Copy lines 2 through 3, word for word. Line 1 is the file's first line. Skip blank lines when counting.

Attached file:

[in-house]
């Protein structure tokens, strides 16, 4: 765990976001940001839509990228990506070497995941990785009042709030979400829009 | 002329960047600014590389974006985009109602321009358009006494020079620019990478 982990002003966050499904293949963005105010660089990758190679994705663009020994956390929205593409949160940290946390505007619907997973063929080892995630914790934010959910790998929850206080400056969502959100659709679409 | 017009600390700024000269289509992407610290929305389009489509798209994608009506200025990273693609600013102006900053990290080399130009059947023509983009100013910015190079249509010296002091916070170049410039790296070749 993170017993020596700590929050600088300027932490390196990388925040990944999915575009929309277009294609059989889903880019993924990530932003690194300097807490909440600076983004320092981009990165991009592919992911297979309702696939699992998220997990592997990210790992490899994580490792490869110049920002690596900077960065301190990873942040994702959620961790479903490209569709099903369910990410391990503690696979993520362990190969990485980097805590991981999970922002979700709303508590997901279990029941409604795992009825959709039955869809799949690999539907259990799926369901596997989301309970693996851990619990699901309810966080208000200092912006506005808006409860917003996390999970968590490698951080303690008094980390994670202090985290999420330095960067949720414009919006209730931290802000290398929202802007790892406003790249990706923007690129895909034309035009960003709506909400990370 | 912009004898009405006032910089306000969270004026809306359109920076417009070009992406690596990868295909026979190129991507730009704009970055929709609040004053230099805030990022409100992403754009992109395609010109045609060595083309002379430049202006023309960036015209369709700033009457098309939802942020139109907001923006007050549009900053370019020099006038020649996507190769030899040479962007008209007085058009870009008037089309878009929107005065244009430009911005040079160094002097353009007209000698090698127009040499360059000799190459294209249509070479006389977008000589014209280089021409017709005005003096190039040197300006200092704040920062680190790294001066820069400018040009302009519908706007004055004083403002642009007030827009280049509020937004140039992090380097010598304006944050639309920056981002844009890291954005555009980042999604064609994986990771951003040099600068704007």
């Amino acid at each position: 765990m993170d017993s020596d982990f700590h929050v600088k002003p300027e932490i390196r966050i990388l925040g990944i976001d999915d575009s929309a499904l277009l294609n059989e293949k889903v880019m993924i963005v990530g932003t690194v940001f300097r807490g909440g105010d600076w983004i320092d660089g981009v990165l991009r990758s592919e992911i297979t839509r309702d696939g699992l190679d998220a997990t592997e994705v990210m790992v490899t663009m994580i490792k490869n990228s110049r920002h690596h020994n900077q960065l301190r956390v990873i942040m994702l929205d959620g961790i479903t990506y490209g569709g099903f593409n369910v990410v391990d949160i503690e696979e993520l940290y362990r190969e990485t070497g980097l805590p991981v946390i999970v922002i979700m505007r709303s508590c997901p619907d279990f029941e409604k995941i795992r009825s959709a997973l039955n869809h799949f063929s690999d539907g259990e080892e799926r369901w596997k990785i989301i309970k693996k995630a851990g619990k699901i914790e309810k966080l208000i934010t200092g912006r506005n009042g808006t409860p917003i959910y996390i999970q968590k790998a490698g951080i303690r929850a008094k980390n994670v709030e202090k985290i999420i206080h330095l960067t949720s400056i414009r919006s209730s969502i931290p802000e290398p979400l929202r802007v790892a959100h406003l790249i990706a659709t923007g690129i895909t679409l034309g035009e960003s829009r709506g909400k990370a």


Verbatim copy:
């Protein structure tokens, strides 16, 4: 765990976001940001839509990228990506070497995941990785009042709030979400829009 | 002329960047600014590389974006985009109602321009358009006494020079620019990478 982990002003966050499904293949963005105010660089990758190679994705663009020994956390929205593409949160940290946390505007619907997973063929080892995630914790934010959910790998929850206080400056969502959100659709679409 | 017009600390700024000269289509992407610290929305389009489509798209994608009506200025990273693609600013102006900053990290080399130009059947023509983009100013910015190079249509010296002091916070170049410039790296070749 993170017993020596700590929050600088300027932490390196990388925040990944999915575009929309277009294609059989889903880019993924990530932003690194300097807490909440600076983004320092981009990165991009592919992911297979309702696939699992998220997990592997990210790992490899994580490792490869110049920002690596900077960065301190990873942040994702959620961790479903490209569709099903369910990410391990503690696979993520362990190969990485980097805590991981999970922002979700709303508590997901279990029941409604795992009825959709039955869809799949690999539907259990799926369901596997989301309970693996851990619990699901309810966080208000200092912006506005808006409860917003996390999970968590490698951080303690008094980390994670202090985290999420330095960067949720414009919006209730931290802000290398929202802007790892406003790249990706923007690129895909034309035009960003709506909400990370 | 912009004898009405006032910089306000969270004026809306359109920076417009070009992406690596990868295909026979190129991507730009704009970055929709609040004053230099805030990022409100992403754009992109395609010109045609060595083309002379430049202006023309960036015209369709700033009457098309939802942020139109907001923006007050549009900053370019020099006038020649996507190769030899040479962007008209007085058009870009008037089309878009929107005065244009430009911005040079160094002097353009007209000698090698127009040499360059000799190459294209249509070479006389977008000589014209280089021409017709005005003096190039040197300006200092704040920062680190790294001066820069400018040009302009519908706007004055004083403002642009007030827009280049509020937004140039992090380097010598304006944050639309920056981002844009890291954005555009980042999604064609994986990771951003040099600068704007």
């Amino acid at each position: 765990m993170d017993s020596d982990f700590h929050v600088k002003p300027e932490i390196r966050i990388l925040g990944i976001d999915d575009s929309a499904l277009l294609n059989e293949k889903v880019m993924i963005v990530g932003t690194v940001f300097r807490g909440g105010d600076w983004i320092d660089g981009v990165l991009r990758s592919e992911i297979t839509r309702d696939g699992l190679d998220a997990t592997e994705v990210m790992v490899t663009m994580i490792k490869n990228s110049r920002h690596h020994n900077q960065l301190r956390v990873i942040m994702l929205d959620g961790i479903t990506y490209g569709g099903f593409n369910v990410v391990d949160i503690e696979e993520l940290y362990r190969e990485t070497g980097l805590p991981v946390i999970v922002i979700m505007r709303s508590c997901p619907d279990f029941e409604k995941i795992r009825s959709a997973l039955n869809h799949f063929s690999d539907g259990e080892e799926r369901w596997k990785i989301i309970k693996k995630a851990g619990k699901i914790e309810k966080l208000i934010t200092g912006r506005n009042g808006t409860p917003i959910y996390i999970q968590k790998a490698g951080i303690r929850a008094k980390n994670v709030e202090k985290i999420i206080h330095l960067t949720s400056i414009r919006s209730s969502i931290p802000e290398p979400l929202r802007v790892a959100h406003l790249i990706a659709t923007g690129i895909t679409l034309g035009e960003s829009r709506g909400k990370a």